S.H. Kress, Sitman’s Drug Store and the Greyhound Bus Station, all located in downtown Baton Rouge, were the sites of peaceful lunch counter sit-ins by Southern University students and others. On March 28, 1960, seven students from Southern attempted, through nonviolent direct action, to integrate the five-and-dime store’s lunch counter. The next day, Southern students conducted sit-ins at two other Baton Rouge locations. Collectively known as the Baton Rouge Sit-ins, these were the first sit-ins in Louisiana’s modern civil rights movement.
After ordering the students to leave, police arrested and charged them with disturbing the peace and claimed that their behavior could “foreseeably disturb or alarm the public,” according to Louisiana’s “disturbing the peace” statute.
Garner v. Louisiana was a landmark case resulting from the students’ arrest. The case was argued by Thurgood Marshall before the U.S. Supreme Court. On December 11, 1961, the court unanimously ruled that Louisiana could not convict peaceful sit-in protesters who refused to leave dining establishments under the state’s disturbing the peace laws.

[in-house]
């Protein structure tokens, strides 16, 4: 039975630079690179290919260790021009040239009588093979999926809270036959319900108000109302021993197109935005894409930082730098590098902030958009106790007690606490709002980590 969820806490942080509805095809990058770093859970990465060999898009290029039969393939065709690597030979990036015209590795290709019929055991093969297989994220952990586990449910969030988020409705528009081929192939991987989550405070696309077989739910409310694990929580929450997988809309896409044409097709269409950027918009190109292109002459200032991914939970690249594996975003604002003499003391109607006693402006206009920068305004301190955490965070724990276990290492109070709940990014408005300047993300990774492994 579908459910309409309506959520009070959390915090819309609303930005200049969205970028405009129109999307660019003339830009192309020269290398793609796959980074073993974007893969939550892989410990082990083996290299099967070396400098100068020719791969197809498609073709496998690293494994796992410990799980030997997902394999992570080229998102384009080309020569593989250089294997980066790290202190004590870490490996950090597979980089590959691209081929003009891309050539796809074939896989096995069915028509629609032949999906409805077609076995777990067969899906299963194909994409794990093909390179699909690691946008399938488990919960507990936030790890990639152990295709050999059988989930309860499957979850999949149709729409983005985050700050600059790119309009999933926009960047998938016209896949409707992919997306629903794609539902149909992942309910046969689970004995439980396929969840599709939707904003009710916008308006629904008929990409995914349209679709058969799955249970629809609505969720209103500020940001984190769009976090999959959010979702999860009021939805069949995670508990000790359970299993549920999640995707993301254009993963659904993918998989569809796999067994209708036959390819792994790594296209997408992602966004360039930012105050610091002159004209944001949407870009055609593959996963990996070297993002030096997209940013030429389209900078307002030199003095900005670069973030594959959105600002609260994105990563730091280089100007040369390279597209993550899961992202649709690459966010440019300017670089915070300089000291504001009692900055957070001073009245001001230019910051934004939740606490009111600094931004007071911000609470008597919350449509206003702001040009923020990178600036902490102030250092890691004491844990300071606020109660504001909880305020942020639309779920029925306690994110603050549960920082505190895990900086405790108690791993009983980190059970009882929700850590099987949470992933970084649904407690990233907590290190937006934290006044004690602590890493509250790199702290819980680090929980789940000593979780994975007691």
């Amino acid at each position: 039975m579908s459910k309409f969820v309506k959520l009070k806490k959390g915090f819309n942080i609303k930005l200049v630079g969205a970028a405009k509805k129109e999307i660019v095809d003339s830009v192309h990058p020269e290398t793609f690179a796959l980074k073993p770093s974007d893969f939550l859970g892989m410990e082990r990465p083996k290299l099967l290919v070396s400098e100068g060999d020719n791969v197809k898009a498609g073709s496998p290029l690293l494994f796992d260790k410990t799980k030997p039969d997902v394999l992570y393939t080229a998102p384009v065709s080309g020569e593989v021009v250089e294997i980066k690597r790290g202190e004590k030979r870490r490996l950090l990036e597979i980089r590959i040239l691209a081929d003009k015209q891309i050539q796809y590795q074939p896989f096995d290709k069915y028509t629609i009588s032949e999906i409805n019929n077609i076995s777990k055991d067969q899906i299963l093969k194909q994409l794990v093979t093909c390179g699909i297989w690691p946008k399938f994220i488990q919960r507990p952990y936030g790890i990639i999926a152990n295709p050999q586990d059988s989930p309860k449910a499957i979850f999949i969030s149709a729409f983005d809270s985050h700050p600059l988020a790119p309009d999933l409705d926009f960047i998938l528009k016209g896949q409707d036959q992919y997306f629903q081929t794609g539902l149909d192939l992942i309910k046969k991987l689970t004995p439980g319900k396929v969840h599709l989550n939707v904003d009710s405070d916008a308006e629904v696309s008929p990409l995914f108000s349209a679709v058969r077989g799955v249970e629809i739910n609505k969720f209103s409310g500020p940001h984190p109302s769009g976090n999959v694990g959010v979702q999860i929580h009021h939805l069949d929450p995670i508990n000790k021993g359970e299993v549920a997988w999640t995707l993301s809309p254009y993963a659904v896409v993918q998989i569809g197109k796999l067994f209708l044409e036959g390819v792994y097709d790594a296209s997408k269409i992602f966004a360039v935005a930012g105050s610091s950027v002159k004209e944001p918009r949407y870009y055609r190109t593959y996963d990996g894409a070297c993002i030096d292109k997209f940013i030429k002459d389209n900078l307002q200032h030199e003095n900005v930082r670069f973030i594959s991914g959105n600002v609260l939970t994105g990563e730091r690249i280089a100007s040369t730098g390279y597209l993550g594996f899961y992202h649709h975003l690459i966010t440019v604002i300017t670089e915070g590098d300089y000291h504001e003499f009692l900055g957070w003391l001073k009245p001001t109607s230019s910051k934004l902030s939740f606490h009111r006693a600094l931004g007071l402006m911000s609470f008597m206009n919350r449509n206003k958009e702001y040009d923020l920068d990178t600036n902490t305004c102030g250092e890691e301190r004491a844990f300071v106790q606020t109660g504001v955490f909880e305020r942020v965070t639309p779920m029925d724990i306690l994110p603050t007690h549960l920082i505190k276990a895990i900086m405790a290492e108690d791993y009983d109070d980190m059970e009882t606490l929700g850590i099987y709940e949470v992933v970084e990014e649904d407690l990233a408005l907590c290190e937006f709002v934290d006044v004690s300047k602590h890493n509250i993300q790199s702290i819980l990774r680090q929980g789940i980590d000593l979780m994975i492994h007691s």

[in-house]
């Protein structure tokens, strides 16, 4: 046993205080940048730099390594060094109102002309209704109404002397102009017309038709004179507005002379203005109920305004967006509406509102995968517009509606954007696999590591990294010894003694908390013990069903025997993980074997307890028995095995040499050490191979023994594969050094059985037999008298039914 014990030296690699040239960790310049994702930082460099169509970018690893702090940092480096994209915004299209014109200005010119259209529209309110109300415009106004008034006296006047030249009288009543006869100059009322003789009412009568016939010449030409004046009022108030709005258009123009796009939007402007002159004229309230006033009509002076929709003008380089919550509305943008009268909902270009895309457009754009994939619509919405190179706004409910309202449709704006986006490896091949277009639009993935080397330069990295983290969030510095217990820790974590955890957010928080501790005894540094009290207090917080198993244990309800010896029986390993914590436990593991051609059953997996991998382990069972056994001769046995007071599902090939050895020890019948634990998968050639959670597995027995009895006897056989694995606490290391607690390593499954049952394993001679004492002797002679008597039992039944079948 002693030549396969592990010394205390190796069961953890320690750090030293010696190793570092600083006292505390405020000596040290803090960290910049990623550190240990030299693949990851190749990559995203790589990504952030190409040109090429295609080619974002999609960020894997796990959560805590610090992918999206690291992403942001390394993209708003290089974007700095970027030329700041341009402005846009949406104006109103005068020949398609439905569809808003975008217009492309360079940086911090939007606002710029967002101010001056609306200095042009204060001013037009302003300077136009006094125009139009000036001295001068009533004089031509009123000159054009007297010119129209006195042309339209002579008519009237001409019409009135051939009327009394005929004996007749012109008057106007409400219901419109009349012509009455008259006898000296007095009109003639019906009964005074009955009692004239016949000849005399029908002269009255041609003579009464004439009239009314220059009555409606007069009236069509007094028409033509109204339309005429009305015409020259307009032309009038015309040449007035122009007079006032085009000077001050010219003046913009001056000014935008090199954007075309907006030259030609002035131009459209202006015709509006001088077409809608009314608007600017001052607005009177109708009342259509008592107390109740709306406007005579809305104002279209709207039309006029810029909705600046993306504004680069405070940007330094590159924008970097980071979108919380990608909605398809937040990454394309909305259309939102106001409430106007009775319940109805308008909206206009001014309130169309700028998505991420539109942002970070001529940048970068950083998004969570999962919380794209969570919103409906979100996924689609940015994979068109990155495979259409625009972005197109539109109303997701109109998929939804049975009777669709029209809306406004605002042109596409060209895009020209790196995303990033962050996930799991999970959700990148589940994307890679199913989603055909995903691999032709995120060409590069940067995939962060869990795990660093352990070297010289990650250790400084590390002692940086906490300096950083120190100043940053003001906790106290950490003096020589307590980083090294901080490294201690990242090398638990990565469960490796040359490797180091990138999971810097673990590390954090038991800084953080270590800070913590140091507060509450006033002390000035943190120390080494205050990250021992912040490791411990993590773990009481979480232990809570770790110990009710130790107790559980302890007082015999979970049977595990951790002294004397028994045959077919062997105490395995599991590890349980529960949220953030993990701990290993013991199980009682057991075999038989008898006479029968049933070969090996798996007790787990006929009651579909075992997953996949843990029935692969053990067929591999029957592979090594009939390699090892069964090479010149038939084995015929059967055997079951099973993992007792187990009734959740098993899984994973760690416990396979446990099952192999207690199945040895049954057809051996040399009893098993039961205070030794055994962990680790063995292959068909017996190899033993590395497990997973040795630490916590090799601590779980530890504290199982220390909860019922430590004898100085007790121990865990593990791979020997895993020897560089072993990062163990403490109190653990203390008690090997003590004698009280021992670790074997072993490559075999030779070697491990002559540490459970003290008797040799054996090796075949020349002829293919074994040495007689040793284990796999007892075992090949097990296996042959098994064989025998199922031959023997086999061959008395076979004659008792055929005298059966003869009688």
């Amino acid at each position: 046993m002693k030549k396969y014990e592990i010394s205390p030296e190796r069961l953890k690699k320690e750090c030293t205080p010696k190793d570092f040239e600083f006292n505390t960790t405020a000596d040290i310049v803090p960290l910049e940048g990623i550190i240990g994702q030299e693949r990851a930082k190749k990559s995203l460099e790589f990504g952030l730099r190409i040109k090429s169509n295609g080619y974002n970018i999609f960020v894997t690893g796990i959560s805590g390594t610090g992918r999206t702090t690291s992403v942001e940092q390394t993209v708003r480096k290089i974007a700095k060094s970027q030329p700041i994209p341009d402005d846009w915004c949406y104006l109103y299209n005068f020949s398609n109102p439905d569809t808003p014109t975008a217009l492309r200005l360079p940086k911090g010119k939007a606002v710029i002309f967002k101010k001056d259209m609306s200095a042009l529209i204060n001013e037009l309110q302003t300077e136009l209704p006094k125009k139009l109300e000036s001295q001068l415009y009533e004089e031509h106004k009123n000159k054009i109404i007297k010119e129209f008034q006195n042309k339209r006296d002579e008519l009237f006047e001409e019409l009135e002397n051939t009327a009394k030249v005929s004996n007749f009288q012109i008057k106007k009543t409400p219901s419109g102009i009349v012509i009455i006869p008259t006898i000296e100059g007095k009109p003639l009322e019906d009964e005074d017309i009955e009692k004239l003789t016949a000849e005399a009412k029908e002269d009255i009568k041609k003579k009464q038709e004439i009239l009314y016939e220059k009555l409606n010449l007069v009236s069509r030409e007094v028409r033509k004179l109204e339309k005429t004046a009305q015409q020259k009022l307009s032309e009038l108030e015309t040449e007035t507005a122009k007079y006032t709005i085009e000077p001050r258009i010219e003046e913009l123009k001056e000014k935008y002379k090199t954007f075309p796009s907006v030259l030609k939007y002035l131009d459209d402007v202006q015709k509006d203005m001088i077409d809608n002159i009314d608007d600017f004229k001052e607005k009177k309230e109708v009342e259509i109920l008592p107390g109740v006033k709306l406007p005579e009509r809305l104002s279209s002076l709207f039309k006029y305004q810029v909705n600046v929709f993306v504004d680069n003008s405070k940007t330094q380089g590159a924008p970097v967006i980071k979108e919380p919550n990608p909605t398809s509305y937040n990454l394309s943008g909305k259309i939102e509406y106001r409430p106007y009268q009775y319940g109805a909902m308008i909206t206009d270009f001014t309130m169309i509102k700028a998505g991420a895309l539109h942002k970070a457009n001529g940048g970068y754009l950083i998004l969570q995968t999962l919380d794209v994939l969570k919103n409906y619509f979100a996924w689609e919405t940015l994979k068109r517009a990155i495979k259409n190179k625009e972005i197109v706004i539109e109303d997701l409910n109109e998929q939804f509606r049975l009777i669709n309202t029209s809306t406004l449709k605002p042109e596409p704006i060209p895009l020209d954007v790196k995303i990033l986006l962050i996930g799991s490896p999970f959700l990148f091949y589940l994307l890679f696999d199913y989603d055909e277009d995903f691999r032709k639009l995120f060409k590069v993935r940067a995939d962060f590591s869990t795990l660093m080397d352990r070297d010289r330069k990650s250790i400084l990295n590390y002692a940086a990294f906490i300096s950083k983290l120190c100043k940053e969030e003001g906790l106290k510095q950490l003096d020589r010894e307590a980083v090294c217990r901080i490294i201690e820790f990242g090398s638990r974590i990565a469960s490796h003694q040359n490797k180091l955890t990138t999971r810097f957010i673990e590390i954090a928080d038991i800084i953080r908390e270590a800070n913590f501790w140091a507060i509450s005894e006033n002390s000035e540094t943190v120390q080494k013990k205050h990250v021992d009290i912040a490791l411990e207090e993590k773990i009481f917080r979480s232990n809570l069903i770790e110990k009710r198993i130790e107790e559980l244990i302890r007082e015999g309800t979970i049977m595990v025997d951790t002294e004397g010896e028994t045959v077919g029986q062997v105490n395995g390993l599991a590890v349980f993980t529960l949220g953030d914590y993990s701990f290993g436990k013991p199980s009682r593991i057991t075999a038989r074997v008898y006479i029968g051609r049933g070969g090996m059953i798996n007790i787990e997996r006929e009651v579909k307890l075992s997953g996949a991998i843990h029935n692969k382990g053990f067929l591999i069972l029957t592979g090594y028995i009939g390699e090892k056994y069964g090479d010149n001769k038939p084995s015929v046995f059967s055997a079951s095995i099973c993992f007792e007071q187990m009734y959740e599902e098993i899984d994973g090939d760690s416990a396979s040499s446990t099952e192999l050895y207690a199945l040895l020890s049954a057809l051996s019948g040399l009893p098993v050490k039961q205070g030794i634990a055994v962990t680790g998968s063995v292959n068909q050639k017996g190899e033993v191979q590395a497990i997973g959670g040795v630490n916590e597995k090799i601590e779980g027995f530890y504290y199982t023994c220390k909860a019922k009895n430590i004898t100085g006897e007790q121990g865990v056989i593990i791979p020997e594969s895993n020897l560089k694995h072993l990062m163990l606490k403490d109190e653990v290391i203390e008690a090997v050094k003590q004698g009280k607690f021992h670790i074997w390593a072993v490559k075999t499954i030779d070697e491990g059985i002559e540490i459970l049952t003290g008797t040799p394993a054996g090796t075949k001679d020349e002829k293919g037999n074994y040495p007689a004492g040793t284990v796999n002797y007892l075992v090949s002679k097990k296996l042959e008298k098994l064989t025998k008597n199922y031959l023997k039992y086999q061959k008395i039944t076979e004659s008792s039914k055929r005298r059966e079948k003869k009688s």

Garner v. Louisiana was an important case for the Civil Rights Movement, and one of many civil rights cases argued before the Warren Court (1953–1969). Eventually, the Civil Rights Act of 1964 “outlawed discrimination based on race, color, religion or national origin in hotels, motels, restaurants, theaters, and all other public accommodations engaged in interstate commerce.”
The Baton Rouge Sit-ins are considered one of the most important events of the Civil Rights Movement in Louisiana. Sitman’s Drug Store and the Greyhound bus terminal, the sites of the other lunch counters targeted by the Southern students in early 1960, no longer exist. The only surviving site and the first site of the Baton Rouge Sit-ins, the S.H. Kress Store, is certainly of exceptional importance in Louisiana’s Civil Rights history.